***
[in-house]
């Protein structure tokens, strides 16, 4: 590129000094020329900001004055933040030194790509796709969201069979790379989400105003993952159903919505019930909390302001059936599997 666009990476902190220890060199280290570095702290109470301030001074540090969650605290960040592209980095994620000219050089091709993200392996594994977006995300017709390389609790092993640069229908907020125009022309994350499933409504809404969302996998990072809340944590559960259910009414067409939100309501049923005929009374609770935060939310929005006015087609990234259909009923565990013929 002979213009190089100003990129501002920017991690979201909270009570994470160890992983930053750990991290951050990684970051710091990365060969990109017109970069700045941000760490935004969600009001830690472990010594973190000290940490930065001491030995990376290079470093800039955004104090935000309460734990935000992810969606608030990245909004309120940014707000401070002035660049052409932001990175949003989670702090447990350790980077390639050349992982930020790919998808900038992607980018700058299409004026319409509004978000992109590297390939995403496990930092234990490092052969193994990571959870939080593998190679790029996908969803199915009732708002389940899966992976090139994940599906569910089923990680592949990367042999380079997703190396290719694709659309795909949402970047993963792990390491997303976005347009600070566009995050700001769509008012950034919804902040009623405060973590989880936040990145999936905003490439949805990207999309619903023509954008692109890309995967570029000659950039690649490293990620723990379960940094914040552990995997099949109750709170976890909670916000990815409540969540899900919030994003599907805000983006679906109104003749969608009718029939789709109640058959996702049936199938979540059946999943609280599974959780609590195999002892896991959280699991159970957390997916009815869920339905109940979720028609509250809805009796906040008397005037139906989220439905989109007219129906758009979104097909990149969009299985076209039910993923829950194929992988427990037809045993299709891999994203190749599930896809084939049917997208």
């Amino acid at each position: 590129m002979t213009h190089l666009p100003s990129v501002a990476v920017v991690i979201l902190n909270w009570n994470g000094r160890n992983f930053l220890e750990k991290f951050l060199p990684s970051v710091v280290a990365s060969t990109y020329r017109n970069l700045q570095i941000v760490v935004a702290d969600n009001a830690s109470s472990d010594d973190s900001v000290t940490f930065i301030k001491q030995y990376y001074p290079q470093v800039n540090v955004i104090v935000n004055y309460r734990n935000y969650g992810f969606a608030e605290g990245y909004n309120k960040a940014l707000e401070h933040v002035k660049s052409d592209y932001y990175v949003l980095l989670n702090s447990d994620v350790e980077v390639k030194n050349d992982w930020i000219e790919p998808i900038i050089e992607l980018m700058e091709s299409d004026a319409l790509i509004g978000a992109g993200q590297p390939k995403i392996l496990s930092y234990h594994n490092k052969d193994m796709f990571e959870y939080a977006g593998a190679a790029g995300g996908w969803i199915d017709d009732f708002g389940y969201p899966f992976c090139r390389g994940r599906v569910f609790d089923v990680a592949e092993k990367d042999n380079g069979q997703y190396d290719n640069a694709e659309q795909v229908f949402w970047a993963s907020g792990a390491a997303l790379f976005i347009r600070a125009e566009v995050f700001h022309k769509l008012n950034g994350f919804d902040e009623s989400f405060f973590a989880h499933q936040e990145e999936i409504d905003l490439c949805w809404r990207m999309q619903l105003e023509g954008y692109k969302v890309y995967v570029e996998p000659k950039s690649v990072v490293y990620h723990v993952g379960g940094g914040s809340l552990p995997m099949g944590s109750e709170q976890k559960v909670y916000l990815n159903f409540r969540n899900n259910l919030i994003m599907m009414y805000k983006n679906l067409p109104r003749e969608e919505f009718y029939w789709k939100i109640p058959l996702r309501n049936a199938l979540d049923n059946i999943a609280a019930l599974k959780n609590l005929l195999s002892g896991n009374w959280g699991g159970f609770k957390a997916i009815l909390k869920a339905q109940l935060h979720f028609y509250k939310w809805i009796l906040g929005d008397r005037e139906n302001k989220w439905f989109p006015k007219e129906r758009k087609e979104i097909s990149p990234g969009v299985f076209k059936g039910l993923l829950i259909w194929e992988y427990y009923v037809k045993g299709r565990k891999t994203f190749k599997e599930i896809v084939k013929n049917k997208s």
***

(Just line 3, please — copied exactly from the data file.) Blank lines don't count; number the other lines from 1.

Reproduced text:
């Amino acid at each position: 590129m002979t213009h190089l666009p100003s990129v501002a990476v920017v991690i979201l902190n909270w009570n994470g000094r160890n992983f930053l220890e750990k991290f951050l060199p990684s970051v710091v280290a990365s060969t990109y020329r017109n970069l700045q570095i941000v760490v935004a702290d969600n009001a830690s109470s472990d010594d973190s900001v000290t940490f930065i301030k001491q030995y990376y001074p290079q470093v800039n540090v955004i104090v935000n004055y309460r734990n935000y969650g992810f969606a608030e605290g990245y909004n309120k960040a940014l707000e401070h933040v002035k660049s052409d592209y932001y990175v949003l980095l989670n702090s447990d994620v350790e980077v390639k030194n050349d992982w930020i000219e790919p998808i900038i050089e992607l980018m700058e091709s299409d004026a319409l790509i509004g978000a992109g993200q590297p390939k995403i392996l496990s930092y234990h594994n490092k052969d193994m796709f990571e959870y939080a977006g593998a190679a790029g995300g996908w969803i199915d017709d009732f708002g389940y969201p899966f992976c090139r390389g994940r599906v569910f609790d089923v990680a592949e092993k990367d042999n380079g069979q997703y190396d290719n640069a694709e659309q795909v229908f949402w970047a993963s907020g792990a390491a997303l790379f976005i347009r600070a125009e566009v995050f700001h022309k769509l008012n950034g994350f919804d902040e009623s989400f405060f973590a989880h499933q936040e990145e999936i409504d905003l490439c949805w809404r990207m999309q619903l105003e023509g954008y692109k969302v890309y995967v570029e996998p000659k950039s690649v990072v490293y990620h723990v993952g379960g940094g914040s809340l552990p995997m099949g944590s109750e709170q976890k559960v909670y916000l990815n159903f409540r969540n899900n259910l919030i994003m599907m009414y805000k983006n679906l067409p109104r003749e969608e919505f009718y029939w789709k939100i109640p058959l996702r309501n049936a199938l979540d049923n059946i999943a609280a019930l599974k959780n609590l005929l195999s002892g896991n009374w959280g699991g159970f609770k957390a997916i009815l909390k869920a339905q109940l935060h979720f028609y509250k939310w809805i009796l906040g929005d008397r005037e139906n302001k989220w439905f989109p006015k007219e129906r758009k087609e979104i097909s990149p990234g969009v299985f076209k059936g039910l993923l829950i259909w194929e992988y427990y009923v037809k045993g299709r565990k891999t994203f190749k599997e599930i896809v084939k013929n049917k997208s």